Henry v. Ryan et al

Filing 10

REPORT AND RECOMMENDATION recommending 1 Petition for Writ of Habeas Corpus (State/2254) be denied and dismissed with prejudice. IT IS FURTHER RECOMMENDED that a Certificate of Appealability and leave to proceed in forma pauperis on appeal be DENIED because the dismissal of the Petition is justified by a plain procedural bar and jurists of reason would not find the procedural ruling debatable. Signed by Magistrate Judge Michelle H Burns on 6/27/14. (LSP)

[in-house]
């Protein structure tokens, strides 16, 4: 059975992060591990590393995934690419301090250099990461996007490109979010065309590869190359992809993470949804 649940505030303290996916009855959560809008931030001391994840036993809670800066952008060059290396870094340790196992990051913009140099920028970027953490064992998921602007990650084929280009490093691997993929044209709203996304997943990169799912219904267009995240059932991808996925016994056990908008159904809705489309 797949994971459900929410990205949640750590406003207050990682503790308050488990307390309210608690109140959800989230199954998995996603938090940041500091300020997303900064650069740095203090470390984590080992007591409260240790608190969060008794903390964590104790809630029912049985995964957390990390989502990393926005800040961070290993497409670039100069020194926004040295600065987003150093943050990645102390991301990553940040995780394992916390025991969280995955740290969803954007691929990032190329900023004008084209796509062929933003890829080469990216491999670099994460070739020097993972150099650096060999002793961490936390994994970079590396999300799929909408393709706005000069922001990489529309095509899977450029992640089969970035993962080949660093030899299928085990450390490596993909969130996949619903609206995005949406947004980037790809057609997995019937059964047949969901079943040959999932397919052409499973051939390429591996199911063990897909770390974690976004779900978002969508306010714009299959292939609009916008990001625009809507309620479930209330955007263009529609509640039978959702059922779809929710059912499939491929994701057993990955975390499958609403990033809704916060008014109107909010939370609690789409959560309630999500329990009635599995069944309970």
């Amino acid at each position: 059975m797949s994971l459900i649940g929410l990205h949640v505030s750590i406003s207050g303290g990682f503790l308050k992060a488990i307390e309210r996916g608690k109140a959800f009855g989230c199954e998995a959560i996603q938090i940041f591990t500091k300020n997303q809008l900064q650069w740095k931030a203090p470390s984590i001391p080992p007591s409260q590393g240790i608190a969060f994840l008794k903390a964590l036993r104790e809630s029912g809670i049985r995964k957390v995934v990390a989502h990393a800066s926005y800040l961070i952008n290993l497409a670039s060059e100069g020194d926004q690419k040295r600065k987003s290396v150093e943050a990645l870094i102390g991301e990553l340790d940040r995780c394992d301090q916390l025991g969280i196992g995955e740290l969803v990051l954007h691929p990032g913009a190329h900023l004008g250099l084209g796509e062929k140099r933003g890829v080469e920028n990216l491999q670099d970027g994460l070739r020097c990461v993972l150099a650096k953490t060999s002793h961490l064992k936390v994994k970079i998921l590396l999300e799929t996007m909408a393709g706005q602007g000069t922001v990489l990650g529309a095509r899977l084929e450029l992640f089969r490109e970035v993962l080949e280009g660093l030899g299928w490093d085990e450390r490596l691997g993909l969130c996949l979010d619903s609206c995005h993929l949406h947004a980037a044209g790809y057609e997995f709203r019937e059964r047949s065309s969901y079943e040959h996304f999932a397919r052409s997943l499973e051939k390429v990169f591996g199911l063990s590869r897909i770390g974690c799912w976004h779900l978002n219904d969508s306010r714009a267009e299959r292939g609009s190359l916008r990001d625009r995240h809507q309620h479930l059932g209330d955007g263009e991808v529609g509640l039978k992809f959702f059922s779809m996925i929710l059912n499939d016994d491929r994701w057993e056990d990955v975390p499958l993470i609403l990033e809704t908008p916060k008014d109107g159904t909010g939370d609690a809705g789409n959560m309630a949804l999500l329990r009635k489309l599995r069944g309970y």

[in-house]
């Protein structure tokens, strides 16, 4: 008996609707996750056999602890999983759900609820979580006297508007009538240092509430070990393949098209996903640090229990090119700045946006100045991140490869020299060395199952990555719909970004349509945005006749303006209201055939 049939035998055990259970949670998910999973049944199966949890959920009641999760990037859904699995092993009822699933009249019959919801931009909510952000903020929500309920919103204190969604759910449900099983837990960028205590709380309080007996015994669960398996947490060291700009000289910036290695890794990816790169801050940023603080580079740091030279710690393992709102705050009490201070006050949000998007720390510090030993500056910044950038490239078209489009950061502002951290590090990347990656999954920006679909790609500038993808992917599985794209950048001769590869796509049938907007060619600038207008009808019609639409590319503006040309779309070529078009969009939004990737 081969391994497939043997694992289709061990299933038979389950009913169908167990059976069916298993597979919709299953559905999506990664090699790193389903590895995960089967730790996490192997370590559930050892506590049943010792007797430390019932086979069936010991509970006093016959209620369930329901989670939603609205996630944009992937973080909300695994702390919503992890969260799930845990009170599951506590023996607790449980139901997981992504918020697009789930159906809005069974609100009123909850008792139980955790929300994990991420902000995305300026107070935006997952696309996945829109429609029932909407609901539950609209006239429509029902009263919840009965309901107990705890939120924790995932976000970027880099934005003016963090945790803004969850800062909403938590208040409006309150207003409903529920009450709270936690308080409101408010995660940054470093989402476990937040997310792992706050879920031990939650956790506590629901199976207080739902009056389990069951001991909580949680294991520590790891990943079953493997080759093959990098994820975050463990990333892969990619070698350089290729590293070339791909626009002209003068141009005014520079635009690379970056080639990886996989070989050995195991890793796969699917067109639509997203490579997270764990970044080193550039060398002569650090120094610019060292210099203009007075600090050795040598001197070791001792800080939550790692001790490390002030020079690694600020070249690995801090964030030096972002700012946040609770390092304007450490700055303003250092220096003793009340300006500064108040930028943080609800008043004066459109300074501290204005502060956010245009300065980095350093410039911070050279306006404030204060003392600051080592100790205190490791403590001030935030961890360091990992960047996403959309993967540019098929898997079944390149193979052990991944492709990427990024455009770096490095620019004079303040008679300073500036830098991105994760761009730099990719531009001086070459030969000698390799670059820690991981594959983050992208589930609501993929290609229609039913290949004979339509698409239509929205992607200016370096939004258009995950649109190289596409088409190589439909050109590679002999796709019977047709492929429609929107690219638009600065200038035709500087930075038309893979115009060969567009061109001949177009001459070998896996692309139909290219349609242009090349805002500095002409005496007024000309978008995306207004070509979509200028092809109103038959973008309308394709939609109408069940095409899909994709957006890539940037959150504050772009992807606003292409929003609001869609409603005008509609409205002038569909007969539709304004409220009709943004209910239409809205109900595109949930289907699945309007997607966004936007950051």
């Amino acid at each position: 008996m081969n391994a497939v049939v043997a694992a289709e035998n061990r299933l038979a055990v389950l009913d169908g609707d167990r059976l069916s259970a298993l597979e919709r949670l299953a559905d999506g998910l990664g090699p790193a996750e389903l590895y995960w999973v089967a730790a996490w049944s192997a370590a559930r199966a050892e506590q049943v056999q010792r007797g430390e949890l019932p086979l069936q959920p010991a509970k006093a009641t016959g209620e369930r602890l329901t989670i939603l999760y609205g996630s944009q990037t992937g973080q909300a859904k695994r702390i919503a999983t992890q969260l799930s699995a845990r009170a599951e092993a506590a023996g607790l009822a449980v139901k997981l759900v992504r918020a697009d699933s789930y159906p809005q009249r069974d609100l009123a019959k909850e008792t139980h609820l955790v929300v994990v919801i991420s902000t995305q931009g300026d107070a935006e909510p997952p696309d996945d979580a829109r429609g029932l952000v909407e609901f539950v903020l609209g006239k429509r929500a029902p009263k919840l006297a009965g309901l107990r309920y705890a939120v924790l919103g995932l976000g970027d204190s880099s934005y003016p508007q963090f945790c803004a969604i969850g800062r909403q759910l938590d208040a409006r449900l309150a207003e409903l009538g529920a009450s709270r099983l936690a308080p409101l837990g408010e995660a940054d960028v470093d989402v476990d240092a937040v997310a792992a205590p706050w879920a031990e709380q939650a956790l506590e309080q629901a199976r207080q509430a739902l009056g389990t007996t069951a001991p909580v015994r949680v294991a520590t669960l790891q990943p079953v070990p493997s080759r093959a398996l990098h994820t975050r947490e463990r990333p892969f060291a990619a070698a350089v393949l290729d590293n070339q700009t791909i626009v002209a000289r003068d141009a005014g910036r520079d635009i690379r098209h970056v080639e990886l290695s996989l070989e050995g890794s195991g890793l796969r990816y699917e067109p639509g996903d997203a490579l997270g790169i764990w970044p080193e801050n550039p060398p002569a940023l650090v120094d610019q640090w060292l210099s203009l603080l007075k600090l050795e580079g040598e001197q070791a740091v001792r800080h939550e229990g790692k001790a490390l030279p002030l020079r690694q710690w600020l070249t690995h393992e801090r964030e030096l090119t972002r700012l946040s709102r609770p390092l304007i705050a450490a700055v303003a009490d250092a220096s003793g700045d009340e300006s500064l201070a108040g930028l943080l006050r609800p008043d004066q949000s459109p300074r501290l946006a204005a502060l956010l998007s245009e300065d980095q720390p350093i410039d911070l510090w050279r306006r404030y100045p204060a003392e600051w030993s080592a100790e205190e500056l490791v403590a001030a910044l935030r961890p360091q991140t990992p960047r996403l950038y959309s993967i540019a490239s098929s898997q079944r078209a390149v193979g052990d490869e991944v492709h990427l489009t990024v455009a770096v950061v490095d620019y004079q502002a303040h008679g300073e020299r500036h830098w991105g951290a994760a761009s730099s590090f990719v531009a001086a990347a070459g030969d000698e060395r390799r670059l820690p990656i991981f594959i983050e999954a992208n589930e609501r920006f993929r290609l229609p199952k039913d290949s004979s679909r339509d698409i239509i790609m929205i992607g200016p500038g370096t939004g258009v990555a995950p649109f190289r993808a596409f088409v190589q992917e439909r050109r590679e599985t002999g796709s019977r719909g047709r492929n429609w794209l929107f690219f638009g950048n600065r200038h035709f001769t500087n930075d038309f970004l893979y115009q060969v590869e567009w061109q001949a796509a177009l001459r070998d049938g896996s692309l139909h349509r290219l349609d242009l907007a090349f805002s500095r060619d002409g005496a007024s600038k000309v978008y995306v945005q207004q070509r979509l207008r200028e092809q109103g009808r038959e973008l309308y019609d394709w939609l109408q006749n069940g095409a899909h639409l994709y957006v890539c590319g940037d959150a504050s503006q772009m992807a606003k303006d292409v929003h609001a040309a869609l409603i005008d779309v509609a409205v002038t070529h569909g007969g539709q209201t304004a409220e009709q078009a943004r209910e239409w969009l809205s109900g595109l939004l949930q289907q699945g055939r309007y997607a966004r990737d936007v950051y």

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1 WO 2 3 4 5 6 IN THE UNITED STATES DISTRICT COURT 7 FOR THE DISTRICT OF ARIZONA 8 9 John Henry, Jr., 10 Petitioner, 11 vs. 12 Charles Ryan, et al., 13 Respondents. ) ) ) ) ) ) ) ) ) ) CIV 13-8268-PCT-JAT (MHB) REPORT AND RECOMMENDATION 14 TO THE HONORABLE JAMES A. TEILBORG, UNITED STATES DISTRICT COURT: 15 On November 12, 2013, Petitioner John Henry, Jr., who is confined in the Arizona 16 State Prison Complex-Lewis in Buckeye, Arizona, filed a pro se Petition for Writ of Habeas 17 Corpus pursuant to 28 U.S.C. § 2254 (Doc. 1). Respondents filed an Answer on February 18 19, 2014 (Doc. 9). Despite having an opportunity to do so, Petitioner has not filed a traverse. 19 BACKGROUND1 20 The presentence report provides the following information regarding the crimes 21 charged in Mohave County Superior Court case numbers CR2001-1180 and CR2001-1182: 22 23 24 25 Regarding CR-2001-1180, the following offense information has been obtained from the Mohave County Sheriff’s Office, DR#2001-20351. On August 17, 2001 at 12:38 am, Mohave County Sheriff’s units were dispatched to an alarm from Pawn World II, at 2570 Northern Avenue, Kingman. An unidentified person(s) had broken the business’ front glass door and three glass cases inside, causing damage estimated, by owner Gerald 26 27 1 28 Unless otherwise noted, the following facts are derived from the exhibits submitted with Doc. 9 – Respondents’ Answer. 1 2 3 Homer, at $3,000.00. Twelve (12) handguns were taken: one Colt (.357), five Jennings (two .380s and three 9mms), three Taurus (a .40 caliber, a .45 caliber, and a 9mm), two Barettas (a .40 caliber and 9mm), and one KBI (a .380 automatic). Estimated value of all the firearms was $3,170.00. Blood was also found on two cases and Homer’s other pawn shop, Pawn World on Beale Street, also had windows smashed in another attempted burglary. 4 5 6 7 8 On August 18, 2001 Kingman Police Department recovered the KBI .380 handgun after it was found by in a field next to Wal-Mart. On August 21, 2001 Officers were informed by Kingman Police Department John Henry Jr. (18), a white male, and James Derrick Harrison (18), a black male, had been involved in an armed robbery and pursuit in which officers had been fired upon. When both men had been arrested, they were found in possession of two handguns stolen from Pawn World II: the Colt .357 (valued at $549.00) and the Baretta 9mm (valued at $299.00). 9 10 11 Harrison told the police he and Henry had taken the two guns from a black man near the Fairgrounds. Henry declined to speak with Kingman Police Detective Spivey regarding his arrest charges without an attorney. However, he did speak to Mohave County Sheriff’s Detective David Reif about the Pawn World II firearms. 12 13 14 15 16 17 18 19 20 21 22 John Henry initially stated he found the Colt and the Baretta along side Stockton Hill Road, and then Harrison had shown up with them near the Fairgrounds. Confronted with information that blood evidence was found at Pawn World II, Henry then stated he had been drunk when he and another person had broken into Pawn World II through the front door late. Henry said he wanted to “pay off some stuff” and his “stupidity got the best of him”. Henry said he gave the firearms to someone who split $500.00 with Henry and they got rid of them out-of-state. Henry believed the blood evidence was his, indicating he had cut his hand, and said the guns he and Harrison had came from the desert in the past two days and were to be sold. He said he didn’t know anything about the pistol found near Wal-Mart and did not want to identify anyone due to fear of retribution. Detective Reif also interviewed James Harrison, who said he’d been hanging around with Johnny for about a month. Harrison initially claimed he and Henry took the guns from a black man peddling them near the Fairgrounds. He then said that was not true and Henry had brought the guns to him without saying from where they had come. Harrison said they had the pistols for four or five days and a couple nights before they had gotten an older man to purchase handgun ammunition for them at Wal-Mart. Harrison denied involvement in the Pawn World burglaries. 23 24 25 26 27 28 Regarding CR-2001-118[2], the following offense information has been obtained from the Kingman Police Department, DR#2001-16554. On August 21, 2001 about 1:04 pm, police responded to an armed robbery call at the Circle K Store, 2104 Kingman Avenue. Employees Wanda Ryan (43) and Tod Brummett (29) let officers police inside the store. Brummett’s father, Gene Brummett (55) had also been outside the store talking to his son during the robbery. When the black gunman wearing a white bandana over his mouth was leaving the store, he pointed his handgun at them and fired, but had apparently run out of bullets. Tod Brummett and his father, who was on a -2- 1 motorcycle, began chasing the masked man: the elder Brummett trying to run the gunman down with his motorcycle. 2 3 4 5 6 Investigation revealed multiple gunshots had been discharged inside the store by the black gunman, who robbed the female clerk at gunpoint and threatened the two male witnesses. The gunman had then fled with another subject in a truck. Ms. Ryan reported one had been fired near her at shoulder height, but no one was physically injured. Police recovered eight (8) spent shell casings inside Circle-K. An “intact round” was found to have penetrated multiple packs of tobacco products before coming to a rest on the floor near the ice cream freezer. Another spend 9mm casing was found in the parking lot – apparently discharged by the gunman towards the store as he exited. 7 8 9 10 11 Also about 1:04 pm, Kingman Police Sergeant Jim Brice observed the suspect’s vehicle traveling without lights northbound on Harrison. Seeing the Toyota pickup’s lights come on, Brice turned his unit and pursued the truck with his siren and emergency lights. The truck continued on Harrison, occasionally braking hard and shifted as it did so. Brice noticed the fugitive truck did not stop for traffic signs on Harrison or as it turned on Beverly and drove westbound at about 70 mph. The truck did not stop for the intersection at Beverly and Stockton Hill Road, but continued onto the westbound on-ramp of Interstate 40, traveling 80-85 mph. 12 13 14 15 16 17 18 19 Sgt. Brice requested DPS highway and helicopter unit assistance and was able to close within sight of the Toyota’s Arizona license plate (559B55): a 1984 Toyota pickup owned by John Henry Jr. At about mile Post 50, the passenger in the Toyota, later identified as James Harrison, fired a handgun out the window at Brice, causing the officer to take evasive maneuvers to avoid being struck. The driver of the truck was later identified as John Henry Jr. Kingman Police Officer Dave Coffin also caught up with the Toyota, which then exited I-40 on the westbound off-ramp at Andy Devine. There the pickup lost control and slide onto the median, slowing to about 5 mph, until it again accelerated westbound to N-93. Officer Coffin noted the truck now appeared to be leaking radiator fluid. On N-93 at Coyote Pass, the passenger again fired a handgun at Brice and Coffin. Officers continued pursuit as the truck took the offramp onto Hwy 68, still westbound – Coffin noting the passenger threw something from the pickup, later discovered to be an empty ammunition box. 20 21 22 23 24 25 26 27 28 Sgt. Brice reported the Toyota’s passenger, Harrison, “would fire 7 to 8 rounds out of a handgun of some sort. Then 5 to 6 rounds from another type of gun. The muzzle flashes were larger. I could hear the shots being fired. Empty casings were striking my vehicle.” Thereafter, Brice observed the passenger again began firing what sounded to be two different guns from a hole in the Toyota’s tinted rear window: again discharging 7 to 8 rounds from one and then 5 to 6 from the other. According to Brice, the muzzle flashes and reports were distinctively different for the two weapons fired at him. Officer Coffin noted the lull between rounds of gunfire was consistent with the passenger reloading. Sgt. Brice reported “The vehicle began to smoke” (the engine had blown) and slowed to about 30 mph. “I heard a volley of gun fire from the truck and observed several muzzle flashes.” The vehicle “came to a rest west bound on Hwy 68” about MP 16.5 and both Harrison and Henry put their empty hands outside the truck’s windows and were arrested without further incident. Brice -3- 1 2 3 observed his patrol unit had windshield and hood nicks from Harrison’s discharged shell casings and his driver’s side tire had gone flat due to a gunshot – the bullet being recovered inside. Two firearms stolen from the Pawn World II burglary on August 17 (a 9mm and .357) were found inside the truck, on the floorboard. Officers also recovered a video tape from Officer Coffins’ unit. 4 5 6 7 8 9 10 11 12 Interviewed by police, James Harrison said he and John Henry had decided to rob the Circle K earlier that evening and made plans accordingly. Harrison said while Henry waiting in the truck, he went inside and demanded money from the female cashier. When she looked at him as if she doubted he was serious, Harrison said he “popped it off twice” (the handgun) and she started putting money in a bag like she was told. “Harrison said he fired several shots from the gun while he was inside the store and he then left after getting the money.” Harrison said, “Two guys started chasing after him and one of them was on a motorcycle and tried to run him over. He said he turned toward the two individuals and pointed the gun at them and attempted to fire the gun, but it did not shoot.” Harrison said he dropped some of the store’s money, but got into the truck and left with Henry. Harrison admitted he shot out the rear window of the truck while firing during the pursuit, but said he was “mostly shooting in the air or on the ground” to get police to stop chasing them. He said he used up one entire box of ammunition for each handgun during the pursuit, throwing out the empty boxes along the way, and used hollow points for the .357. 13 14 15 16 17 James Harrison said he and Henry had been drinking earlier. Harrison said he shot two rounds into the air/ceiling at Circle K and believed he got $150.00 to $200.00 from the clerk. He said he committed the robbery because his girlfriend was pregnant and he needed the money. John Henry declined to speak with officers at that time without an attorney, however indicated he had stolen the firearms used at Pawn World II on August 16, 2001. Henry also stated, “I was just asked to go to the store. We were pretty messed up, and I passed out in the truck.” 18 (Exh. A.) 19 On August 30, 2001, the State filed an indictment in case number CR2001-1182, 20 charging Petitioner with one count of armed robbery, five counts of aggravated assault, one 21 count of unlawful flight from a pursuing law enforcement vehicle, and two counts of 22 attempted first degree murder. (Exh. B.) In a separate indictment filed the same day in case 23 number CR2001-1180, the State also charged Petitioner with one count of burglary in the 24 first degree, one count of criminal damage, one count of theft, and one count of trafficking 25 in stolen property. (Exhs. C, D.) Prior to trial, Petitioner entered into a plea agreement with 26 the State, pleading guilty to one count of burglary in the first degree, one count of theft, one 27 count of armed robbery, three counts of aggravated assault, and one count of unlawful flight 28 -4- 1 from a pursuing law enforcement vehicle. (Exhs. E, F.) On January 2, 2002, the trial court 2 sentenced Petitioner to concurrent and consecutive terms totaling 20 years in prison. (Exh. 3 G.) Petitioner was also ordered to serve a term of 3.75 years of community supervision. 4 (Exh. G.) 5 On January 8, 2002, Petitioner filed his first notice of post-conviction relief. (Exh. 6 H.) On September 19, 2002, appointed post-conviction counsel filed a notice advising the 7 court that, after corresponding with Petitioner and reviewing the trial documents, she was 8 “unable to find any claims for relief to raise in post-conviction proceedings.” (Exh. I.) 9 Petitioner was subsequently granted leave to file a pro per petition for post-conviction relief, 10 but he failed to do so. (Exh. J.) On November 20, 2002, noting that no petition had been 11 filed, the court denied the request for post-conviction relief and dismissed the post-conviction 12 proceedings. (Exh. K.) On June 10, 2004, Petitioner filed a second, untimely, notice of 13 post-conviction relief. (Exh. L.) On July 19, 2004, the trial court denied the request for post- 14 conviction relief and dismissed the post-conviction proceedings, noting that Petitioner’s 15 notice of post-conviction relief was both untimely under Arizona Rule of Criminal Procedure 16 32.4(a) and precluded under Arizona Rule of Criminal Procedure 32.2(a). (Exh. M.) 17 On May 30, 2012, Petitioner filed a motion for correction of error in the trial court 18 claiming: (1) that the court erred by not imposing a term of community supervision as 19 required by law and (2) that the court erred by imposing consecutive sentences. (Exh. N.) 20 The trial court amended the sentencing order to reflect a term of community service totaling 21 2 years and 10 months, rather than 3 years and 9 months. (Exh. O.) The court, however, 22 rejected Petitioner’s second claim. (Exh. O.) Petitioner subsequently filed a “motion for 23 reconsideration of motion for correction of error.” (Exh. P.) That motion was denied. (Exh. 24 Q.) Petitioner then filed a Petition for Writ of Habeas Corpus in the Arizona Supreme Court, 25 which was denied on December 12, 2012. (Exhs. R, S.) 26 On November 12, 2013, Petitioner filed the instant habeas petition pursuant to 28 27 U.S.C. § 2254 raising two grounds for relief. (Doc. 1.) In Ground One, Petitioner alleges 28 that his Sixth, Eighth, and Fourteenth Amendment rights were violated because he was -5- 1 denied a fair sentencing hearing and was prejudiced by the state court’s intentional failure 2 to comply with mandatory sentencing guidelines. In Ground Two, he asserts that the 3 sentencing court violated the Fifth Amendment prohibition against double jeopardy by 4 imposing consecutive, rather than concurrent, sentences. 5 6 7 DISCUSSION In their Answer, Respondents contend that Petitioner’s habeas petition is untimely and, as such, must be denied and dismissed. 8 The Antiterrorism and Effective Death Penalty Act of 1996 (“AEDPA”) imposes a 9 statute of limitations on federal petitions for writ of habeas corpus filed by state prisoners. 10 11 12 13 See 28 U.S.C. § 2244(d)(1). The statute provides: A 1-year period of limitation shall apply to an application for a writ of habeas corpus by a person in custody pursuant to the judgment of a State court. The limitation period shall run from the latest of – (A) the date on which the judgment became final by the conclusion of direct review or the expiration of the time for seeking such review; 14 15 (B) the date on which the impediment to filing an application created by State action in violation of the Constitution or laws of the United States is removed, if the applicant was prevented from filing by such State action; 16 17 (C) the date on which the constitutional right asserted was initially recognized by the Supreme Court, if the right has been newly recognized by the Supreme Court and made retroactively applicable to cases on collateral review; or 18 19 (D) the date on which the factual predicate of the claim or claims presented could have been discovered through the exercise of due diligence. 20 An “of-right” petition for post-conviction review under Arizona Rule of Criminal 21 Procedure 32, which is available to criminal defendants who plead guilty, is a form of “direct 22 review” within the meaning of 28 U.S.C. § 2244(d)(1)(A). See Summers v. Schriro, 481 23 F.3d 710, 711 (9th Cir. 2007). Therefore, the judgment of conviction becomes final upon the 24 conclusion of the Rule 32 of-right proceeding, or upon the expiration of the time for seeking 25 such review. See id. 26 Additionally, “[t]he time during which a properly filed application for State post- 27 conviction or other collateral review with respect to the pertinent judgment or claim is 28 pending shall not be counted toward” the limitations period. 28 U.S.C. § 2244(d)(2); see Lott -6- 1 v. Mueller, 304 F.3d 918, 921 (9th Cir. 2002). A post-conviction petition is “clearly pending 2 after it is filed with a state court, but before that court grants or denies the petition.” Chavis 3 v. Lemarque, 382 F.3d 921, 925 (9th Cir. 2004). A state petition that is not filed, however, 4 within the state’s required time limit is not “properly filed” and, therefore, the petitioner is 5 not entitled to statutory tolling. See Pace v. DiGuglielmo, 544 U.S. 408, 413 (2005). “When 6 a postconviction petition is untimely under state law, ‘that [is] the end of the matter’ for 7 purposes of § 2244(d)(2).” Id. at 414. 8 In Arizona, post-conviction review is pending once a notice of post-conviction relief 9 is filed even though the petition is not filed until later. See Isley v. Arizona Department of 10 Corrections, 383 F.3d 1054, 1056 (9th Cir. 2004). An application for post-conviction relief 11 is also pending during the intervals between a lower court decision and a review by a higher 12 court. See Biggs v. Duncan, 339 F.3d 1045, 1048 (9th Cir. 2003) (citing Carey v. Saffold, 13 536 U.S. 214, 223 (2002)). However, the time between a first and second application for 14 post-conviction relief is not tolled because no application is “pending” during that period. 15 See id. Moreover, filing a new petition for post-conviction relief does not reinitiate a 16 limitations period that ended before the new petition was filed. See Ferguson v. Palmateer, 17 321 F.3d 820, 823 (9th Cir. 2003). 18 The statute of limitations under the AEDPA is subject to equitable tolling in 19 appropriate cases. See Holland v. Florida, 560 U.S. 631, 645-46 (2010). However, for 20 equitable tolling to apply, a petitioner must show “‘(1) that he has been pursuing his rights 21 diligently and (2) that some extraordinary circumstances stood in his way’” and prevented 22 him from filing a timely petition. Id. at 2562 (quoting Pace, 544 U.S. at 418). 23 The Court finds that Petitioner’s Petition for Writ of Habeas Corpus is untimely. 24 Petitioner was sentenced under the plea agreement on January 2, 2002. (Exhs. E, F, G.) On 25 January 8, 2002, Petitioner filed a timely notice of PCR. (Exh. H.) The state court, however, 26 summarily dismissed the matter on November 20, 2002, after Petitioner failed to file a PCR 27 petition. (Exh. K.) Petitioner did not file a petition for review from this summary dismissal 28 in the Arizona Court of Appeals or the Arizona Supreme Court. Thus, Petitioner’s state court -7- 1 conviction became final on December 20, 2002 – 30 days after the state court dismissed the 2 PCR proceeding, because the statute was tolled during the time he could have filed a petition 3 for review in the Arizona Court of Appeals. See Ariz.R.Crim.P. 32.9(c) (“Within thirty days 4 after the final decision of the trial court on the petition for post-conviction relief or the 5 motion for rehearing, any party aggrieved may petition the appropriate appellate court for 6 review of the actions of the trial court.”). The statute of limitations began to run on 7 December 20, 2002 – and expired one year later – on December 22, 2003.2 8 Petitioner’s commencement of a second PCR proceeding on June 10, 2004, did not 9 toll the limitations period. The trial court dismissed Petitioner’s second PCR proceeding, 10 finding that Petitioner could not raise his claims in an untimely PCR proceeding and, 11 additionally, he was precluded from relief on his claims because they could have been raised 12 in his prior PCR proceeding. (Exh. M.) Because the state court dismissed the PCR notice 13 as untimely, the proceeding was not “properly filed” under 28 U.S.C. § 2244(d)(2) and did 14 not toll the statute of limitations. See Pace, 544 U.S. at 414-17 (finding that post-conviction 15 proceeding that is rejected by state courts on timeliness grounds is not “properly filed” under 16 28 U.S.C. § 2244(d)(2)); Bonner v. Carey, 425 F.3d 1145, 1148-49 (9th Cir. 2005); see also 17 Ferguson, 321 F.3d at 823 (“Like the Eleventh Circuit, we hold that section 2244(d) does not 18 permit the re-initiation of the [federal 1-year] limitations period that has ended before the 19 state petition was filed.”). 20 Likewise, Petitioner’s subsequent pleadings – motion for correction of error in the trial 21 court, motion for reconsideration of motion for correction of error, and petition for writ of 22 habeas corpus in the Arizona Supreme Court did not toll the limitations period. These 23 pleadings were filed after the statute of limitations ended and could not restart the expired 24 1-year limitations period. See Ferguson, 321 F.3d at 823. 25 26 27 28 2 The end date fell on Saturday, December 20, 2003. Thus, the statute of limitations expired on Monday, December 22, 2003. -8- 1 2 In sum, Petitioner filed the instant habeas petition almost 10 years after the 1-year limitations period expired. The Petition is therefore untimely. 3 The Ninth Circuit recognizes that the AEDPA’s limitations period may be equitably 4 tolled because it is a statute of limitations, not a jurisdictional bar. See Calderon v. United 5 States Dist. Ct. (Beeler), 128 F.3d 1283, 1288 (9th Cir. 1997), overruled in part on other 6 grounds by Calderon v. United States Dist. Ct. (Kelly), 163 F.3d 530, 540 (9th Cir. 1998). 7 Tolling is appropriate when “‘extraordinary circumstances’ beyond a [petitioner’s] control 8 make it impossible to file a petition on time.” Id.; see Miranda v. Castro, 292 F.3d 1063, 9 1066 (9th Cir. 2002) (stating that “the threshold necessary to trigger equitable tolling [under 10 AEDPA] is very high, lest the exceptions swallow the rule”) (citations omitted). “When 11 external forces, rather than a petitioner’s lack of diligence, account for the failure to file a 12 timely claim, equitable tolling of the statute of limitations may be appropriate.” Miles v. 13 Prunty, 187 F.3d 1104, 1107 (9th Cir. 1999). A petitioner seeking equitable tolling must 14 establish two elements: “(1) that he has been pursuing his rights diligently, and (2) that some 15 extraordinary circumstance stood in his way.” Pace, 544 U.S. at 418. Petitioner must also 16 establish a “causal connection” between the extraordinary circumstance and his failure to file 17 a timely petition. See Bryant v. Arizona Attorney General, 499 F.3d 1056, 1060 (9th Cir. 18 2007). 19 Petitioner has not proffered any extraordinary circumstance that would justify 20 equitable tolling or demonstrated that an external impediment hindered the diligent pursuit 21 of his rights. And, in any event, Petitioner’s pro se status, indigence, limited legal resources, 22 ignorance of the law, or lack of representation during the applicable filing period do not 23 constitute extraordinary circumstances justifying equitable tolling. See, e.g., Rasberry v. 24 Garcia, 448 F.3d 1150, 1154 (9th Cir. 2006) (“[A] pro se petitioner’s lack of legal 25 sophistication is not, by itself, an extraordinary circumstance warranting equitable tolling.”). 26 Accordingly, Petitioner is not entitled to equitable tolling and his habeas petition is 27 untimely. 28 -9- 1 CONCLUSION 2 Having determined that Petitioner’s habeas petition is untimely, the Court will 3 recommend that Petitioner’s Petition for Writ of Habeas Corpus (Doc. 1) be denied and 4 dismissed with prejudice. 5 IT IS THEREFORE RECOMMENDED that Petitioner’s Petition for Writ of 6 Habeas Corpus pursuant to 28 U.S.C. § 2254 (Doc. 1) be DENIED and DISMISSED WITH 7 PREJUDICE; 8 IT IS FURTHER RECOMMENDED that a Certificate of Appealability and leave 9 to proceed in forma pauperis on appeal be DENIED because the dismissal of the Petition is 10 justified by a plain procedural bar and jurists of reason would not find the procedural ruling 11 debatable. 12 This recommendation is not an order that is immediately appealable to the Ninth 13 Circuit Court of Appeals. Any notice of appeal pursuant to Rule 4(a)(1), Federal Rules of 14 Appellate Procedure, should not be filed until entry of the district court’s judgment. The 15 parties shall have fourteen days from the date of service of a copy of this recommendation 16 within which to file specific written objections with the Court. See 28 U.S.C. § 636(b)(1); 17 Rules 72, 6(a), 6(b), Federal Rules of Civil Procedure. Thereafter, the parties have fourteen 18 days within which to file a response to the objections. Failure timely to file objections to the 19 Magistrate Judge’s Report and Recommendation may result in the acceptance of the Report 20 and Recommendation by the district court without further review. See United States v. 21 Reyna-Tapia, 328 F.3d 1114, 1121 (9th Cir. 2003). Failure timely to file objections to any 22 factual determinations of the Magistrate Judge will be considered a waiver of a party’s right 23 to appellate review of the findings of fact in an order or judgment entered pursuant to the 24 Magistrate Judge’s recommendation. See Rule 72, Federal Rules of Civil Procedure. 25 DATED this 27th day of June, 2014. 26 27 28 - 10 -